Story at a glance
- Talen Energy, which owns the units, plans to stop operations by the beginning of this week or once it runs out of coal.
- The plant has struggled to compete due to cheap natural gas and investments in renewable energy.
- The remaining units could shutdown as soon as 2025.
One of the largest coal-fired power plants in the western United States is inching toward an eventual shutdown amid crippling competition from cheap natural gas and renewable energy sources.
The Associated Press reports the Colstrip Steam Electric Station in Colstrip, Mont., will close two of its four units by the beginning of this week, or as soon as they run out of coal. The plant has been unable to compete with other cheaper forms of energy and operating costs have risen due to mandates for stricter pollution controls.
The plant employs around 300 people and is the lifeblood of the economy for the nearby town of Colstrip, which is home to about 2,300 people. Talen Energy spokeswoman Taryne Williams told AP that employees will be re-assigned to decommissioning work going through the middle of this year, but there’s no “hard and fast numbers or timelines” as the company considers how many workers it will need for the two remaining units.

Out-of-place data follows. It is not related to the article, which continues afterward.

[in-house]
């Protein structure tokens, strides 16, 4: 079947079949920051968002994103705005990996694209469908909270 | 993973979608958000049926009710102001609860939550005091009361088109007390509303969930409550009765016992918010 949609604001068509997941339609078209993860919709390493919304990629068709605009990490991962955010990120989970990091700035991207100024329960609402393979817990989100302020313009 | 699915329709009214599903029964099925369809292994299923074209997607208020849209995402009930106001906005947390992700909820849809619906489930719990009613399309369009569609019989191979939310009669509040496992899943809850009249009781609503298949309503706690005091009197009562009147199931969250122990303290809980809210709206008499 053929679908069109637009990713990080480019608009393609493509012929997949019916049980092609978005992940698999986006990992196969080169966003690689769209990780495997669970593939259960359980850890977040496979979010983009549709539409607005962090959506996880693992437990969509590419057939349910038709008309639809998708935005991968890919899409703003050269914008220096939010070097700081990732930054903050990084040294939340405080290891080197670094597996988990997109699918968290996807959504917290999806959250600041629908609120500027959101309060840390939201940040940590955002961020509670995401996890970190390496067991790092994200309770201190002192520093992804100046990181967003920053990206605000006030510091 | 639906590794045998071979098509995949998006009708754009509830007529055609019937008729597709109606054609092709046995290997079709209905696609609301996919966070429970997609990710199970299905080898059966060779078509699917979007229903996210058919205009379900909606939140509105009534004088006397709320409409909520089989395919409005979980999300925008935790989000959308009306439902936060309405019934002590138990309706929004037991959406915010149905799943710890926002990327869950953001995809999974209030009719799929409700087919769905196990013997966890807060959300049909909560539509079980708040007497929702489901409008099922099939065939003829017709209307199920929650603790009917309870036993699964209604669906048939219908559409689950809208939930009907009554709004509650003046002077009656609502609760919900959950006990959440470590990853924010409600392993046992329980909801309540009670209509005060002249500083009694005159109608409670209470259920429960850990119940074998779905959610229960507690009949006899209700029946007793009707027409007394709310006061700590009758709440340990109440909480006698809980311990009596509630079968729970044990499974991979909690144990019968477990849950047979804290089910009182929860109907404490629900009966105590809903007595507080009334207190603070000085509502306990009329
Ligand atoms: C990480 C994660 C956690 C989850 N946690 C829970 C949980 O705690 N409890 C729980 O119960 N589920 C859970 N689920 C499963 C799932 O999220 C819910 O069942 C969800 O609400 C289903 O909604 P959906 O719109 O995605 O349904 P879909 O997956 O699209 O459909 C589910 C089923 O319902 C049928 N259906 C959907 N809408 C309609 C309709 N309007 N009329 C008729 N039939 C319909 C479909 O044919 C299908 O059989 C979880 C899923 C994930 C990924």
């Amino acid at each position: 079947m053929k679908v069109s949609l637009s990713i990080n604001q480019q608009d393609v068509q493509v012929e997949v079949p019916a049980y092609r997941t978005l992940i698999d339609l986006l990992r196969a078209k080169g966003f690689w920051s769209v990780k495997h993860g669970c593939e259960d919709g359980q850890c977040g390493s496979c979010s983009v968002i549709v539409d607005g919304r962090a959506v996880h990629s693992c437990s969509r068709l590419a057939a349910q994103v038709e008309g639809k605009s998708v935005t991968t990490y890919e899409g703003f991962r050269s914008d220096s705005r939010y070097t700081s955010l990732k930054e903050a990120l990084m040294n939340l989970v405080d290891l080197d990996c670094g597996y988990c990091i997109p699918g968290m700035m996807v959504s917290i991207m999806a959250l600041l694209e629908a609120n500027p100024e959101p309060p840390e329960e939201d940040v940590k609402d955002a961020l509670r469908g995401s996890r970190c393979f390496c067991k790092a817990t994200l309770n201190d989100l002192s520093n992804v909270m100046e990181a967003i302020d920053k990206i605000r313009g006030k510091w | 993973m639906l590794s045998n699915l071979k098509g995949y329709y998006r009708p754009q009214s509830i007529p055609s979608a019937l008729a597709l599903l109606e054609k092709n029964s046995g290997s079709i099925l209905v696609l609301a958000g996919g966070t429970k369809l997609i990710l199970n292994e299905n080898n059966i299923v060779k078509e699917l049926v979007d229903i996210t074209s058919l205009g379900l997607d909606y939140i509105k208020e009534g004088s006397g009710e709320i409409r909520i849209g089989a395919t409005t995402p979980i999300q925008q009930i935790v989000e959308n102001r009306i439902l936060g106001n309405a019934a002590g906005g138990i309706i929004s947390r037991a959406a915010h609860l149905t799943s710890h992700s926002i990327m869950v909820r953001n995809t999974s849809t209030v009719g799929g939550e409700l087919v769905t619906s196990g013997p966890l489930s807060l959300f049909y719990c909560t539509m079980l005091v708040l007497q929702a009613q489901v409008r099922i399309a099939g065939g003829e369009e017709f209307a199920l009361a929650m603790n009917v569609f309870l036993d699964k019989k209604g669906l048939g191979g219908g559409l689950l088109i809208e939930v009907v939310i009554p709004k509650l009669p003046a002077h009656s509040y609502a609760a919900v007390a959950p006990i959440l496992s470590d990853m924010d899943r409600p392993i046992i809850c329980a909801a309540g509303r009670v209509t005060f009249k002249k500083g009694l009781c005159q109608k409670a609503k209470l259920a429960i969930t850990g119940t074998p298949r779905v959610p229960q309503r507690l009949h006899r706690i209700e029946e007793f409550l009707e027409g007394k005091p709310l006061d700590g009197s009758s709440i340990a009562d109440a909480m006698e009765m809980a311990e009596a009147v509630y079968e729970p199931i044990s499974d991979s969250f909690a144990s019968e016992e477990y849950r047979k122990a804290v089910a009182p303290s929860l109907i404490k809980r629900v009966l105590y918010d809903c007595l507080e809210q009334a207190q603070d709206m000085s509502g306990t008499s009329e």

The two units that are shutting down are operated by Pennsylvania-based Talen, which co-owns them with Puget Sound Energy, and were built in the 1970s.
The AP reports that large amounts of ash from burning coal at Colstrip has contaminated underground water supplies with toxic materials and will cost hundreds of millions of dollars to clean up. The Montana Department of Environmental Quality is currently working on plans to clean up the material.
The six utilities that own shares of the two remaining units are making plans to stop operations as soon as 2025.